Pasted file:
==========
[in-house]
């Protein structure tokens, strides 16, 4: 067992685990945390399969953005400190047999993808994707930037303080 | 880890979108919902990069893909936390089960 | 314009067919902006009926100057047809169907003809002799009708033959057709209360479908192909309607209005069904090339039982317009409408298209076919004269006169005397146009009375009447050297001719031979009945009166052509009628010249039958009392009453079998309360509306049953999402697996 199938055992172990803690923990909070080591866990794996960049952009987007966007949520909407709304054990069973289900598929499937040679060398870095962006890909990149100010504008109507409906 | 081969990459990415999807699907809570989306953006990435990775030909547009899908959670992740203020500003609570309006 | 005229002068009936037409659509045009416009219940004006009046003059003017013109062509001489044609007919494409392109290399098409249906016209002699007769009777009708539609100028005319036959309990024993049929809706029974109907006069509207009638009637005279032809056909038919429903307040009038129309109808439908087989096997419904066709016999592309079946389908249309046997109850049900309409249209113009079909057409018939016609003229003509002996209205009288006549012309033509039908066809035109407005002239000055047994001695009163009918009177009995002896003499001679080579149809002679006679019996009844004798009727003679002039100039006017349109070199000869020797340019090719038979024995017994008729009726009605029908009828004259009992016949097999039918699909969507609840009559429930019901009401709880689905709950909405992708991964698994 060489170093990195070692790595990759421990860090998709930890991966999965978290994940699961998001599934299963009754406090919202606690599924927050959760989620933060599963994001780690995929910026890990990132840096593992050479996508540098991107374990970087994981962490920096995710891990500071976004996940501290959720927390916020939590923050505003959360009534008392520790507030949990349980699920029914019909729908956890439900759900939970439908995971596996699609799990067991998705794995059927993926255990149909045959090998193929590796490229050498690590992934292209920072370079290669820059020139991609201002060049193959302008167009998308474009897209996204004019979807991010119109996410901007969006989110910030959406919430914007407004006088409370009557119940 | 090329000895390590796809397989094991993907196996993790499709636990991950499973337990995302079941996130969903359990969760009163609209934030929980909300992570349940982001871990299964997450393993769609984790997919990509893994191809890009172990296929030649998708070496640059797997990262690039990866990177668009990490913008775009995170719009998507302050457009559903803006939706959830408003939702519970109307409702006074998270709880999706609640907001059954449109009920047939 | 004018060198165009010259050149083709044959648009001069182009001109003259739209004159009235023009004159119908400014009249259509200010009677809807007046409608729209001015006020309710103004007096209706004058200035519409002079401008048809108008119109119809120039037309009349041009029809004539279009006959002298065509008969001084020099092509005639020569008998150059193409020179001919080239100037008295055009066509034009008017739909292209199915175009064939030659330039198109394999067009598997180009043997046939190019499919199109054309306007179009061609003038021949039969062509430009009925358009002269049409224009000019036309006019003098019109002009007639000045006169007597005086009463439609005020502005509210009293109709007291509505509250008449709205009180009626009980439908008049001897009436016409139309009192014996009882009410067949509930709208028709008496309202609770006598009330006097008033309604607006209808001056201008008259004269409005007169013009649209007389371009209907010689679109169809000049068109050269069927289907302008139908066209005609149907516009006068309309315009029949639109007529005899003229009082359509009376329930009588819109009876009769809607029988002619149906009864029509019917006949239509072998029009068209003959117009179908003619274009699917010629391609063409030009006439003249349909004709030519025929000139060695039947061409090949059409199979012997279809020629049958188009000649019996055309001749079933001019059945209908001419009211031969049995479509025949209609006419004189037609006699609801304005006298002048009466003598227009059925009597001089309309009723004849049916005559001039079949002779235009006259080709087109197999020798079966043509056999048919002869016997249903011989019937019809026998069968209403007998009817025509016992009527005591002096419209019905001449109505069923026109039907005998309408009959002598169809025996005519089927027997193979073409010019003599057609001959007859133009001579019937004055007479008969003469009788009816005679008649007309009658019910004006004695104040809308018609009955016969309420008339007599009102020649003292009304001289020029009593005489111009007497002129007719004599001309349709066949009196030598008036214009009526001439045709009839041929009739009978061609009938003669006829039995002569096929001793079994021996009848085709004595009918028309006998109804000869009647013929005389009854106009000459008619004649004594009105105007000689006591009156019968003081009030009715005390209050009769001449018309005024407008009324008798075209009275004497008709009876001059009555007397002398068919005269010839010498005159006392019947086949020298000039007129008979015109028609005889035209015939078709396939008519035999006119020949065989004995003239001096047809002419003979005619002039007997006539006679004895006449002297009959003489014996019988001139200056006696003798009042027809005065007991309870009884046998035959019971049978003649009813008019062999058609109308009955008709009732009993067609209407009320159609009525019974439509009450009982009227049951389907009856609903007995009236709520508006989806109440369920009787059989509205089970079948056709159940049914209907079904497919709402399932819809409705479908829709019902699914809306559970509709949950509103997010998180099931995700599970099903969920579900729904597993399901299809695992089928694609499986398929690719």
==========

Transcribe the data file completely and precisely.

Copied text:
[in-house]
């Protein structure tokens, strides 16, 4: 067992685990945390399969953005400190047999993808994707930037303080 | 880890979108919902990069893909936390089960 | 314009067919902006009926100057047809169907003809002799009708033959057709209360479908192909309607209005069904090339039982317009409408298209076919004269006169005397146009009375009447050297001719031979009945009166052509009628010249039958009392009453079998309360509306049953999402697996 199938055992172990803690923990909070080591866990794996960049952009987007966007949520909407709304054990069973289900598929499937040679060398870095962006890909990149100010504008109507409906 | 081969990459990415999807699907809570989306953006990435990775030909547009899908959670992740203020500003609570309006 | 005229002068009936037409659509045009416009219940004006009046003059003017013109062509001489044609007919494409392109290399098409249906016209002699007769009777009708539609100028005319036959309990024993049929809706029974109907006069509207009638009637005279032809056909038919429903307040009038129309109808439908087989096997419904066709016999592309079946389908249309046997109850049900309409249209113009079909057409018939016609003229003509002996209205009288006549012309033509039908066809035109407005002239000055047994001695009163009918009177009995002896003499001679080579149809002679006679019996009844004798009727003679002039100039006017349109070199000869020797340019090719038979024995017994008729009726009605029908009828004259009992016949097999039918699909969507609840009559429930019901009401709880689905709950909405992708991964698994 060489170093990195070692790595990759421990860090998709930890991966999965978290994940699961998001599934299963009754406090919202606690599924927050959760989620933060599963994001780690995929910026890990990132840096593992050479996508540098991107374990970087994981962490920096995710891990500071976004996940501290959720927390916020939590923050505003959360009534008392520790507030949990349980699920029914019909729908956890439900759900939970439908995971596996699609799990067991998705794995059927993926255990149909045959090998193929590796490229050498690590992934292209920072370079290669820059020139991609201002060049193959302008167009998308474009897209996204004019979807991010119109996410901007969006989110910030959406919430914007407004006088409370009557119940 | 090329000895390590796809397989094991993907196996993790499709636990991950499973337990995302079941996130969903359990969760009163609209934030929980909300992570349940982001871990299964997450393993769609984790997919990509893994191809890009172990296929030649998708070496640059797997990262690039990866990177668009990490913008775009995170719009998507302050457009559903803006939706959830408003939702519970109307409702006074998270709880999706609640907001059954449109009920047939 | 004018060198165009010259050149083709044959648009001069182009001109003259739209004159009235023009004159119908400014009249259509200010009677809807007046409608729209001015006020309710103004007096209706004058200035519409002079401008048809108008119109119809120039037309009349041009029809004539279009006959002298065509008969001084020099092509005639020569008998150059193409020179001919080239100037008295055009066509034009008017739909292209199915175009064939030659330039198109394999067009598997180009043997046939190019499919199109054309306007179009061609003038021949039969062509430009009925358009002269049409224009000019036309006019003098019109002009007639000045006169007597005086009463439609005020502005509210009293109709007291509505509250008449709205009180009626009980439908008049001897009436016409139309009192014996009882009410067949509930709208028709008496309202609770006598009330006097008033309604607006209808001056201008008259004269409005007169013009649209007389371009209907010689679109169809000049068109050269069927289907302008139908066209005609149907516009006068309309315009029949639109007529005899003229009082359509009376329930009588819109009876009769809607029988002619149906009864029509019917006949239509072998029009068209003959117009179908003619274009699917010629391609063409030009006439003249349909004709030519025929000139060695039947061409090949059409199979012997279809020629049958188009000649019996055309001749079933001019059945209908001419009211031969049995479509025949209609006419004189037609006699609801304005006298002048009466003598227009059925009597001089309309009723004849049916005559001039079949002779235009006259080709087109197999020798079966043509056999048919002869016997249903011989019937019809026998069968209403007998009817025509016992009527005591002096419209019905001449109505069923026109039907005998309408009959002598169809025996005519089927027997193979073409010019003599057609001959007859133009001579019937004055007479008969003469009788009816005679008649007309009658019910004006004695104040809308018609009955016969309420008339007599009102020649003292009304001289020029009593005489111009007497002129007719004599001309349709066949009196030598008036214009009526001439045709009839041929009739009978061609009938003669006829039995002569096929001793079994021996009848085709004595009918028309006998109804000869009647013929005389009854106009000459008619004649004594009105105007000689006591009156019968003081009030009715005390209050009769001449018309005024407008009324008798075209009275004497008709009876001059009555007397002398068919005269010839010498005159006392019947086949020298000039007129008979015109028609005889035209015939078709396939008519035999006119020949065989004995003239001096047809002419003979005619002039007997006539006679004895006449002297009959003489014996019988001139200056006696003798009042027809005065007991309870009884046998035959019971049978003649009813008019062999058609109308009955008709009732009993067609209407009320159609009525019974439509009450009982009227049951389907009856609903007995009236709520508006989806109440369920009787059989509205089970079948056709159940049914209907079904497919709402399932819809409705479908829709019902699914809306559970509709949950509103997010998180099931995700599970099903969920579900729904597993399901299809695992089928694609499986398929690719």